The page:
Middle

We have learnt the basics of angles from its definition, measurement of an angle to its various types of angles. As we have seen that angles are formed only when two lines intersect at some point. So, there are many more case where different types of angles are defined when lines intersect each other.

Such angles are formed by a transversal lines when it intersects two or more parallel or non parallel lines.

When two straight lines intersect each other, they form four angles at the point of intersection. Out of four angles the two angles which are directly opposite to each other are called vertically opposite angles. These two vertically opposite angles are always equal.

Example of Vertically Opposite angles

Here, in the above diagram, we can see \(\angle AOD\), \(\angle BOC\), \(\angle AOC\) and \(\angle BOD\) are the four angles formed at point O when two lines AB and CD intersect at point O.

The angles \(\angle AOD\) and \(\angle BOC\) are directly opposite to each other, therefore they are called vertically opposite angles and \(\angle AOD = \angle BOC\)

Similarly, the angles \(\angle AOC\) and \(\angle BOD\) are also directly opposite to each other, therefore they are also called vertically opposite angles and \(\angle AOC = \angle BOD\)

Moreover, sum of each pair of adjacent angles is alway equal to \(180^0\).

\(\angle AOC + \angle BOC = 180^0\)

\(\angle AOC + \angle AOD = 180^0\)

\(\angle BOC + \angle BOD = 180^0\)

\(\angle AOD + \angle BOD = 180^0\)

Exterior angles are formed at points on the exterior sides of the two lines where a transversal line intersects these two lines.

Let’s understand it by an example.

Example of Exterior angles

\(\angle 1\), \(\angle 2\), \(\angle 7\) and \(\angle 8\) are formed at points A and B on the exterior sides of two non parallel lines l and m respectively, when a transversal line n cuts through them. Therefore, \(\angle 1\), \(\angle 2\), \(\angle 7\) and \(\angle 8\) are called as exterior angles.

Interior angles are formed at points on the interior sides of the two lines where a transversal line intersects these two lines.

Let’s understand it by an example.

Example of Interior angles

\(\angle 3\), \(\angle 4\), \(\angle 5\) and \(\angle 6\) are formed at points A and B on the interior sides of two non parallel lines l and m respectively, when a transversal line n cuts through them. Therefore, \(\angle 3\), \(\angle 4\), \(\angle 5\) and \(\angle 6\) are called as interior angles.

Alternate angles again are formed when a transversal line cuts through two parallel or non parallel lines. These angles are a pair of angles which can exist on the interior or exterior sides of the two lines.

We can understand it more precisely with the following example.

Example of Alternate angles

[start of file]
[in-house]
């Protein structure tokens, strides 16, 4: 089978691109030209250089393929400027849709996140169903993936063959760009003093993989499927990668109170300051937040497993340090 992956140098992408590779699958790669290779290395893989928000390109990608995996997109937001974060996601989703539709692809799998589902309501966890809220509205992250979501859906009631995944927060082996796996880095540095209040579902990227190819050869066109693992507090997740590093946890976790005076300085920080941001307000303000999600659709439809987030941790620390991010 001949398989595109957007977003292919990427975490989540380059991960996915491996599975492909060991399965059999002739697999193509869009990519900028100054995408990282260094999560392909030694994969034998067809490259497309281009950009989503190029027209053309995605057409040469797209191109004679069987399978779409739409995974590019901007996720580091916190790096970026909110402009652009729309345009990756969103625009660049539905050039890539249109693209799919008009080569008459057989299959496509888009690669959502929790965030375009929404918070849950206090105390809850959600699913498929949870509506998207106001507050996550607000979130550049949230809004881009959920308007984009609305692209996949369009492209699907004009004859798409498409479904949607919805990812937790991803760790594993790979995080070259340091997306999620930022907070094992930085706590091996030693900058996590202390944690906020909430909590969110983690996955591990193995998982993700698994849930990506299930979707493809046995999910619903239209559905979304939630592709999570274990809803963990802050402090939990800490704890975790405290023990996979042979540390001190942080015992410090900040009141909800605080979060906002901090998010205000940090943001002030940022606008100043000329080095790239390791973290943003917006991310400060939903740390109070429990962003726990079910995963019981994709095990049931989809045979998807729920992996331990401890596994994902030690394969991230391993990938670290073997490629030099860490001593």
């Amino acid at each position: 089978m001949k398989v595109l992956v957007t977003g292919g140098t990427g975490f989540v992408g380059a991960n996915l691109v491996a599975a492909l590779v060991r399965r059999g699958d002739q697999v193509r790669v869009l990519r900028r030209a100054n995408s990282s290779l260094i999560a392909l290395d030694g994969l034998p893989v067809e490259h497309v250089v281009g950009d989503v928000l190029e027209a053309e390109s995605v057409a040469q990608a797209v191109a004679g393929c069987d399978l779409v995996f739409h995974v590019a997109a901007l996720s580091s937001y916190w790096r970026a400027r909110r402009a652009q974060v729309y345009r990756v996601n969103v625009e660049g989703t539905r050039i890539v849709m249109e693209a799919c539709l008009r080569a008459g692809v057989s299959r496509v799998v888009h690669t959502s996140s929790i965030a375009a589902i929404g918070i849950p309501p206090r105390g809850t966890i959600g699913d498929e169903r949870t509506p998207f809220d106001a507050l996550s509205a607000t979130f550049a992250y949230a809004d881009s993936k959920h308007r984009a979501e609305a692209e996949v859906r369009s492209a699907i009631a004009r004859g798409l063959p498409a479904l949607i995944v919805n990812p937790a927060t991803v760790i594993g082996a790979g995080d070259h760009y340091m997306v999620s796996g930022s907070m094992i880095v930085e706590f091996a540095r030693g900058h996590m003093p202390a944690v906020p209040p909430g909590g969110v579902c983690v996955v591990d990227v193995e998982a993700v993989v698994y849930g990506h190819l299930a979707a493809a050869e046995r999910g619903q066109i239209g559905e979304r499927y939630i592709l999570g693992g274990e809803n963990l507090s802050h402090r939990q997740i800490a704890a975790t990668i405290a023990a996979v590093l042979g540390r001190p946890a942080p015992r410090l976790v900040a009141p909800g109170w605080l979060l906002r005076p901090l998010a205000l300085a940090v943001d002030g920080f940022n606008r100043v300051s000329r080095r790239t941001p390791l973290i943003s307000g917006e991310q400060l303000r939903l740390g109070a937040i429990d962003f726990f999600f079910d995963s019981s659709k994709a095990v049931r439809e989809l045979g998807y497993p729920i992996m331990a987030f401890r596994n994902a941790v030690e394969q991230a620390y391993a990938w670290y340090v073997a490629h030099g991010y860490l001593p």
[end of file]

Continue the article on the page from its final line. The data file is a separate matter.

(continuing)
Here, a transversal line n cuts thru two lines l and m and forms total of eight angles at points A and B which are:

\(\angle 1\), \(\angle 2\), \(\angle 3\), \(\angle 4\), \(\angle 5\), \(\angle 6\), \(\angle 7\) and \(\angle 8\).

If we select the pairs of angles in the following way, then these pairs are the alternate angles.

\(\angle 1\) and \(\angle 7\)

\(\angle 2\) and \(\angle 8\)

\(\angle 3\) and \(\angle 6\)

\(\angle 4\) and \(\angle 5\)

Depending upon where the pair exists on the two lines l and m we can name them alternate interior angles and alternate exterior angles.

e.g. here, the pairs of alternate angles \(\angle 1\) and \(\angle 7\), \(\angle 2\) and \(\angle 8\) lie outside the lines
i.e. exterior sides of the two lines, such type of alternate angles are called **alternate exterior angles**.

Similarly, the pairs of alternate angles \(\angle 3\) and \(\angle 6\), \(\angle 4\) and \(\angle 5\) lie inside the lines
i.e. interior sides of the two lines, such type of alternate angles are called **alternate interior angles**.

Note

The pair of alternate angles formed with parallel lines are always equal.

In the above example, lines l and m are parallel lines. So, we can see that the following alternate angles pairs are equal

\(\angle 1 = \angle 7\)

\(\angle 2 = \angle 8\)

\(\angle 3 = \angle 6\)

\(\angle 4 = \angle 5\)

A pair of angeles is called corresponding angles in which one arm of both angles is on the same side of transversal and their other arm are directed in same sense.

If lines l and m are parallel, then pair of corresponding angeles are equal.

Let’s understand it with the following example.

Example of Corresponding angles

So, from the above diagram, the following pair of angles are corresponding angles that are formed on two parallel lines l and m.

\(\angle 1\) and \(\angle 6\)

\(\angle 2\) and \(\angle 5\)

\(\angle 3\) and \(\angle 7\)

\(\angle 4\) and \(\angle 8\)

As said above, these pair of angles, also called as **corresponding angles**, are equal always.

Therefore, we can write them as:

\(\angle 1 = \angle 6\)

\(\angle 2 = \angle 5\)

\(\angle 3 = \angle 7\)

\(\angle 4 = \angle 8\)

More, in parallel lines l and m, sum of interior angles of the same side of transversal is \(180^0\) i.e. \(\angle 4\) + \(\angle 6\) = \(180^0\)

\(\angle 3\) + \(\angle 5\) = \(180^0\)

When sum of two adjacent angles is \(180^0\), they are called **linear pair of angles**.

Or, we can say when supplementary angles formed on a straight line, those angles are called a **linear pair of angles**.

Example of Linear pair of angles

In the above diagram, \(\angle ACD\) + \(\angle BCD\) = \(180^0\), therefore, they form a linear pair of angles.

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